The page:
To a large extent, the commenter was right, as demonstrated by White reactions to the piece:
And about that White woman thanking me on Twitter? Here’s what she wrote:
As I work on another article, trying to get to the root of this Black girl-on-girl violence, attempting to address it in a meaningful way to help ensure no other little Black girl loses her life in a fight with another Black girl, I feel the weight and pressure of this White gaze. The weight of understanding that each and every one of my words may be used to reinforce old racist tropes of Black inferiority and savagery. That the story I paint of a people whose history of enslavement, disenfranchisement, psychological and physical torture cyclically continues to haunt them, will be reinvented as a narrative used to perpetuate Black oppression.
This is how Black women are silenced.
There is onus here, a responsibility that lays upon the shoulders of White women who consider themselves to be allies: please come collect your fellow White women.
Remind them that violence is but a sapling; it only grows when stabilized by strong roots. And when we dig deep into the roots of Black violence, we find White supremacy. When we dig into the roots of Black misogyny, we find White patriarchy. These are facts of our history just as much as they are facts of our reality.
To cut this violence at its roots, we must weed out the remnants of our colonial past.
The past that put a dollar amount on both Black male and female bodies and taught society that these bodies should be treated as mere property — beaten, raped and abused at the behest of their owner. Yet some struggle to understand why, in our collective consciousness, there still exists the underlying belief that Black lives do not matter, that Black women’s bodies are property.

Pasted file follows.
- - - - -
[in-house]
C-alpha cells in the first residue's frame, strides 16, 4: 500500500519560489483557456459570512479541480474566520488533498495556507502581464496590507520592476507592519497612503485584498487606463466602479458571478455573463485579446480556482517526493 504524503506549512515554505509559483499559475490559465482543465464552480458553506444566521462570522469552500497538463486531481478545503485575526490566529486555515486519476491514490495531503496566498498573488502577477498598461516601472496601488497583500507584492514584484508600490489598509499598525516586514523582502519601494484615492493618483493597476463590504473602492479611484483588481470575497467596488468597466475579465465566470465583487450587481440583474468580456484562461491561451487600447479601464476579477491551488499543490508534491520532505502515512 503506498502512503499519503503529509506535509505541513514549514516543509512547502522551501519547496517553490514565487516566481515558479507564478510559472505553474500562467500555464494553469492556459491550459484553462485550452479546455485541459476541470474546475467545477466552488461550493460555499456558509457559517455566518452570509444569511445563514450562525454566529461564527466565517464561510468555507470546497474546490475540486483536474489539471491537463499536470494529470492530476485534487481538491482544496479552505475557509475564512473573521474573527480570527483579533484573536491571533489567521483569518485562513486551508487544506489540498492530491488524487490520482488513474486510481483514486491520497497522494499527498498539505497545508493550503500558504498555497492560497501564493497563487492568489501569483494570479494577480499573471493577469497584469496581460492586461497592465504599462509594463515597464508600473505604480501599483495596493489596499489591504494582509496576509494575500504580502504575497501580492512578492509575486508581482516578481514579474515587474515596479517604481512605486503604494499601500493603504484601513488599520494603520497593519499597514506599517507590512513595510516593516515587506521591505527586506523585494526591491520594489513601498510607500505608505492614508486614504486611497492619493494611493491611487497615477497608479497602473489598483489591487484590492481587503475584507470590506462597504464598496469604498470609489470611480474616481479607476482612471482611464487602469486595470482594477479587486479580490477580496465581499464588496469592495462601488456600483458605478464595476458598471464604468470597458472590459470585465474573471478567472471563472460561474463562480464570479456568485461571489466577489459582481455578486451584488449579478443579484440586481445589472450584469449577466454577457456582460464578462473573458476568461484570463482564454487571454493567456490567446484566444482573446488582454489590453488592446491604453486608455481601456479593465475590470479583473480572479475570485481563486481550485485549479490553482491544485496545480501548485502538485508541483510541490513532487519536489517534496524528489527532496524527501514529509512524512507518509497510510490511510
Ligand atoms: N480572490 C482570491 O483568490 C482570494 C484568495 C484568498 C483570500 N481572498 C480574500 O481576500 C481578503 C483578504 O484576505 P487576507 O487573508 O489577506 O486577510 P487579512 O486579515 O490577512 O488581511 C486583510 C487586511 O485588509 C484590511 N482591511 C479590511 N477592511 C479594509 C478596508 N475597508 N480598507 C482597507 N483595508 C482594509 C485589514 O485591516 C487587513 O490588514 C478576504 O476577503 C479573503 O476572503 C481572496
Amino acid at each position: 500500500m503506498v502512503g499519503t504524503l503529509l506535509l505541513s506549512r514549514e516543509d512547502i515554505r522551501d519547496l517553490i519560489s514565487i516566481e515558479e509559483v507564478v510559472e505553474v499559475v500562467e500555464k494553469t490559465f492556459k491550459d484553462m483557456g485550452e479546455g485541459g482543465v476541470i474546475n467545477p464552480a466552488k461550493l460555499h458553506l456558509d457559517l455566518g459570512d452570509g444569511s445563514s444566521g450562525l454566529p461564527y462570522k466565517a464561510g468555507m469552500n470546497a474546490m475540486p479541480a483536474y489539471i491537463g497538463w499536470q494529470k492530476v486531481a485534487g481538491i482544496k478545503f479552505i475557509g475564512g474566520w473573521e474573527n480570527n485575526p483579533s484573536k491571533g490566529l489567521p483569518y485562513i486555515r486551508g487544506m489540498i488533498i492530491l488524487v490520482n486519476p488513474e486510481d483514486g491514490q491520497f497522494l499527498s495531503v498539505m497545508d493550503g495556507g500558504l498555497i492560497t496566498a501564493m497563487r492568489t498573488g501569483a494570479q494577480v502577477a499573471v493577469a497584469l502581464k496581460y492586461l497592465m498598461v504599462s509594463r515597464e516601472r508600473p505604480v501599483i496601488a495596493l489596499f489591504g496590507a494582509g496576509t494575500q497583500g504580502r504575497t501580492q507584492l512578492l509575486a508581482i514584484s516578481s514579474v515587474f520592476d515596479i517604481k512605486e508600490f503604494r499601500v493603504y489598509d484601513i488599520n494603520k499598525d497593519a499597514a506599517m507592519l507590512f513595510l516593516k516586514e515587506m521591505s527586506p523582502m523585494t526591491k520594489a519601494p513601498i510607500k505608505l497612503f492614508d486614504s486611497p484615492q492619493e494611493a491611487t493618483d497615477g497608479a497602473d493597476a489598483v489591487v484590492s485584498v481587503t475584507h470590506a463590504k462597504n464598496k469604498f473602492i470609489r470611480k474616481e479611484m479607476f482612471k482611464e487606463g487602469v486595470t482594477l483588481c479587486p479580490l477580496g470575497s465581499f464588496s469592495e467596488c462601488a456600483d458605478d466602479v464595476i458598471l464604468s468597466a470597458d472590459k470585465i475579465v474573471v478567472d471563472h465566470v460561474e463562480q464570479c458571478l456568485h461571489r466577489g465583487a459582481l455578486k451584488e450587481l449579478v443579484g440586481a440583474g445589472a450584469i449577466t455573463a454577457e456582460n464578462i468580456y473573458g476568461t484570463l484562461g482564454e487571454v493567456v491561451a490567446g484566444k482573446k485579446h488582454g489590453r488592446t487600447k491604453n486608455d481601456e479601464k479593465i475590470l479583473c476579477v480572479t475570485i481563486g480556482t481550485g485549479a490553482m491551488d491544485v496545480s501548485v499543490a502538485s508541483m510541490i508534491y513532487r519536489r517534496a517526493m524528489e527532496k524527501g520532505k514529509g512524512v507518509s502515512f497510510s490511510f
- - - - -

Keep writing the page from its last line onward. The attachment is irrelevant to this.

While it is true, Black people scream BlackLivesMatter to challenge White oppression, we also do it with the hopes that we begin to believe so ourselves. To cast out the internalized messages of Black inferiority that society continues to reinforce, which allow for a White officer to shoot an unarmed man because he looked like a devil and similarly allows young Black girls to brag about taking the life of another Black girl by slamming her head against a sink and stabbing her with pencils. At the end of the day, the roots for this disregard for Black life are one in the same. Only when it is pulled will we ever be free to move on.
This is where White women need enter the conversation.
Black women need White allies who are in this fight to get dirty. Not standing on the sidelines casting shade on those who need light to grow, while trying to remain unblemished and clean of burden. We need White feminism that promotes the value and worth of all Black lives and all Black bodies. Black women need to be free to speak about the issues we face.
And we will never be able to claim that freedom until women like Judge Mabel Jansen understand the grave impact of invoking racist stereotypes against Black men in the pursuit of justice for women.